HRW says rebel fire caused Yemen blaze that killed migrants

Dubai (AFP) –


Human Rights Watch said Tuesday that "unidentified projectiles" launched by Yemen's Huthi rebels caused a March 7 blaze that killed dozens of migrants at a holding facility in the capital.

The Iran-backed rebels control much of northern Yemen, including the capital Sanaa, whose capture from the Saudi-backed government in 2014 sparked a devastating war.

"Scores of migrants burned to death in Yemen on March 7, 2021, after Huthi security forces launched unidentified projectiles into an immigration detention centre in Sanaa, causing a fire," HRW said in a statement.

It said inmates -- most of them Ethiopian migrants -- had been protesting against overcrowding when camp guards rounded up hundreds of them into a hangar and fired two projectiles into the building.

"The migrants said the first projectile produced a lot of smoke and made their eyes water and sting. The second, which the migrants called a 'bomb', exploded loudly and started a fire," HRW said.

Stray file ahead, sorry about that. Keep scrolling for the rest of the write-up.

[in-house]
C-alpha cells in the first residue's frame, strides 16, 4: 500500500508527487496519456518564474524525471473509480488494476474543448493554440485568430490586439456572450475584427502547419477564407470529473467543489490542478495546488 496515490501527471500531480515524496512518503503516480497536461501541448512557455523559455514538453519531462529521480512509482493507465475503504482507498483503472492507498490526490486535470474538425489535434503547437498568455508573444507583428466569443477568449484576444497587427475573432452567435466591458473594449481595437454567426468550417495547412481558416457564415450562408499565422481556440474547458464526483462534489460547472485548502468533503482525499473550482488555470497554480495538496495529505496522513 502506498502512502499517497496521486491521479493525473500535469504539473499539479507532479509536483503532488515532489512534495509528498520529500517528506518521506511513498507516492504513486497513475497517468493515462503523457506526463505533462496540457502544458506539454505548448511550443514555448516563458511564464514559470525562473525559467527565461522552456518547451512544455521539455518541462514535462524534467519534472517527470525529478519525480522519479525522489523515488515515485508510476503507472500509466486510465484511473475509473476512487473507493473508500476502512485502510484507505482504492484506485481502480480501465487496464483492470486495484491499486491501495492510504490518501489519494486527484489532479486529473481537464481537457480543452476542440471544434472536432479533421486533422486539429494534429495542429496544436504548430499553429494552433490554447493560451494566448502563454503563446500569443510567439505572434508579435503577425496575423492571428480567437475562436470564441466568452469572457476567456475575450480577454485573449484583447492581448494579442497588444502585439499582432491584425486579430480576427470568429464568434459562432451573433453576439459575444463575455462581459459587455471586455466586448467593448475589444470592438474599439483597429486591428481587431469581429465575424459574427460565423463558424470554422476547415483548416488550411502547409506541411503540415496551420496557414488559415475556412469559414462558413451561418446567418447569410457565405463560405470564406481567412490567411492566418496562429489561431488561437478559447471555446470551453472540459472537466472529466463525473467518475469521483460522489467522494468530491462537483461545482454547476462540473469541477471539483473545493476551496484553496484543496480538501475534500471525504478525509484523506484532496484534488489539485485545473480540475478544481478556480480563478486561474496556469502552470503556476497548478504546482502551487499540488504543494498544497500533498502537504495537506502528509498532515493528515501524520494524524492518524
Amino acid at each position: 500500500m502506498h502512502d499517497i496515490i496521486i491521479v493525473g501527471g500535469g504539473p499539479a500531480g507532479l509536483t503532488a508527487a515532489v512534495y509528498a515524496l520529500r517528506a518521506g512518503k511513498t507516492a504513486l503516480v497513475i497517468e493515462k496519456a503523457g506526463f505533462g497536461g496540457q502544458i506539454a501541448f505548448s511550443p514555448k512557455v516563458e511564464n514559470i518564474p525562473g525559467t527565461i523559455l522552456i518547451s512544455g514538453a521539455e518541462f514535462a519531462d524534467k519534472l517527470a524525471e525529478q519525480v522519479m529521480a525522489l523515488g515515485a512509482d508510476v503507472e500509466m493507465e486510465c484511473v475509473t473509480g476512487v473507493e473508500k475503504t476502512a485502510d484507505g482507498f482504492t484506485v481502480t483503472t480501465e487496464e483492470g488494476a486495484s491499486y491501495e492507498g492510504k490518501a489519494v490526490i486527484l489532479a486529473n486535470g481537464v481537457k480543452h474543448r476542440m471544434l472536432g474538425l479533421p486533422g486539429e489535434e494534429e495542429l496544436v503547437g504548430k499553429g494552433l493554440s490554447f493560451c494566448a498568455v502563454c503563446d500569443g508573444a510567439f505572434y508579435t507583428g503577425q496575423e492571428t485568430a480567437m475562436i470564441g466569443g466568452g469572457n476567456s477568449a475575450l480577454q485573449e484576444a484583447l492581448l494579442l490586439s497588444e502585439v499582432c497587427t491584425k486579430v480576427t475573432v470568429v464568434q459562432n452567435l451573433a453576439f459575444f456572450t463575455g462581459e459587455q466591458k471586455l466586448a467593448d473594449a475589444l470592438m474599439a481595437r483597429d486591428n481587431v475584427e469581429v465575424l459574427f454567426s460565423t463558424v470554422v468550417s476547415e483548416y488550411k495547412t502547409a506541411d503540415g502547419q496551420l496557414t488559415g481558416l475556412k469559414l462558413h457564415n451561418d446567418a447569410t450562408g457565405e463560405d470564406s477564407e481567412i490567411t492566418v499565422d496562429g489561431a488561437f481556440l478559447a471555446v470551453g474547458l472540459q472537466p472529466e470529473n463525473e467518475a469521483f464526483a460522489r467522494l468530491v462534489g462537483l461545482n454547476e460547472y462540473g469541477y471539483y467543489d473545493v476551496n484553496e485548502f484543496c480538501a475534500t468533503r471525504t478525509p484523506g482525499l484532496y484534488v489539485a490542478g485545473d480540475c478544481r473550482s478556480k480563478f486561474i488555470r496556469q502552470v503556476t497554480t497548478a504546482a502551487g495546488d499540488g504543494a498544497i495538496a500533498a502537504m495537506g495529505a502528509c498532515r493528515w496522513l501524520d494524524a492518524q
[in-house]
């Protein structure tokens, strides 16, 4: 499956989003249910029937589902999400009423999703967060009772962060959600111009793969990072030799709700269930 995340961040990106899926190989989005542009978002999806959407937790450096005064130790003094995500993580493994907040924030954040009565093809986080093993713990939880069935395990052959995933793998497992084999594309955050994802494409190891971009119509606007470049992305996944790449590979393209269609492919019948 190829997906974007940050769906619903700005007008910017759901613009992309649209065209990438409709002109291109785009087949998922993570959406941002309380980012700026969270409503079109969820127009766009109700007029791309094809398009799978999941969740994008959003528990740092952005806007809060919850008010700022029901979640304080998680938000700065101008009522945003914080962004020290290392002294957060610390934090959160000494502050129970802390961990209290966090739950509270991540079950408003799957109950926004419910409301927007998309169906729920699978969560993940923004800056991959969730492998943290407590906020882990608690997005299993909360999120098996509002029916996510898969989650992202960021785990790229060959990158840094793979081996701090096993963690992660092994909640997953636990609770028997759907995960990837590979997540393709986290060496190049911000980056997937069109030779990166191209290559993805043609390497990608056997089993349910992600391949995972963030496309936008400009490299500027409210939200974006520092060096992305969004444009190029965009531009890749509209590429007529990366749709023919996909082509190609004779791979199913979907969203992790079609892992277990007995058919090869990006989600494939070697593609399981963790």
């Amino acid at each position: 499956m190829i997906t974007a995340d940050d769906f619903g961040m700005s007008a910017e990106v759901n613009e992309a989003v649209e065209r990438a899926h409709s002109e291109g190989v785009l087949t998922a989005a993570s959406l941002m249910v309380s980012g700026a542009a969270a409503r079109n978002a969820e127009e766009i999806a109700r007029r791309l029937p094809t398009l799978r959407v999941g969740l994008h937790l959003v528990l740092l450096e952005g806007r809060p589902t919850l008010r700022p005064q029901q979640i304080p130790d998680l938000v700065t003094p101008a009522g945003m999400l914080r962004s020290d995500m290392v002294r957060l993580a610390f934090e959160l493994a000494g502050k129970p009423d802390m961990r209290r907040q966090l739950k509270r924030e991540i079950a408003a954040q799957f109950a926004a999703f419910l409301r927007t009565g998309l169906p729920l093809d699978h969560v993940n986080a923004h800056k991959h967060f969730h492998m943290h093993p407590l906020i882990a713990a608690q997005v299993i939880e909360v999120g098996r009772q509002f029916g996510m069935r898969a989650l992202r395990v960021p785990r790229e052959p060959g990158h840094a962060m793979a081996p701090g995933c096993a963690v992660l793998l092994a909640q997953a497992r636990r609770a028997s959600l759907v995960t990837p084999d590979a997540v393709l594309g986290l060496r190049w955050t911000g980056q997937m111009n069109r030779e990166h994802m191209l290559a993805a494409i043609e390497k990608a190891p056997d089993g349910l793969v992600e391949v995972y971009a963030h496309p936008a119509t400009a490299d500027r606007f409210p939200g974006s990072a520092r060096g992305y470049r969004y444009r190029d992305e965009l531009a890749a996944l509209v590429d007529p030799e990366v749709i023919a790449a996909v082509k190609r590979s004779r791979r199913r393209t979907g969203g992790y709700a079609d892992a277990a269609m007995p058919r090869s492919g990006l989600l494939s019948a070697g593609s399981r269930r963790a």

It added that hundreds of injured inmates were being treated in hospitals in Sanaa where a "heavy security presence" had posed problems for humanitarian agencies.

Last week, the International Organization for Migration urged the rebels to provide unimpeded access to the injured.

It said more than 170 people had been hurt, over half of them seriously, and as many as 60 killed.

In correspondence with HRW, Huthi spokesman Mohammed Abdulsalam said the incident "should not be politicised or exploited".

"The incident that took place was a normal result that occurs in similar incidents all over the world," he said, according to the statement.

He called for the lifting of a longstanding Saudi-led blockade on Sanaa's rebel-controlled airport, so migrants "can return home".

The Saudi-led coalition intervened in Yemen in 2015 to back the government against the rebels. Since then, tens of thousands have been killed and millions displaced in what the United Nations calls the world's worst humanitarian crisis.

Despite more than six years of conflict, the impoverished country is still a magnet for migrants from the nearby Horn of Africa seeking a better life in the wealthy Gulf Arab states.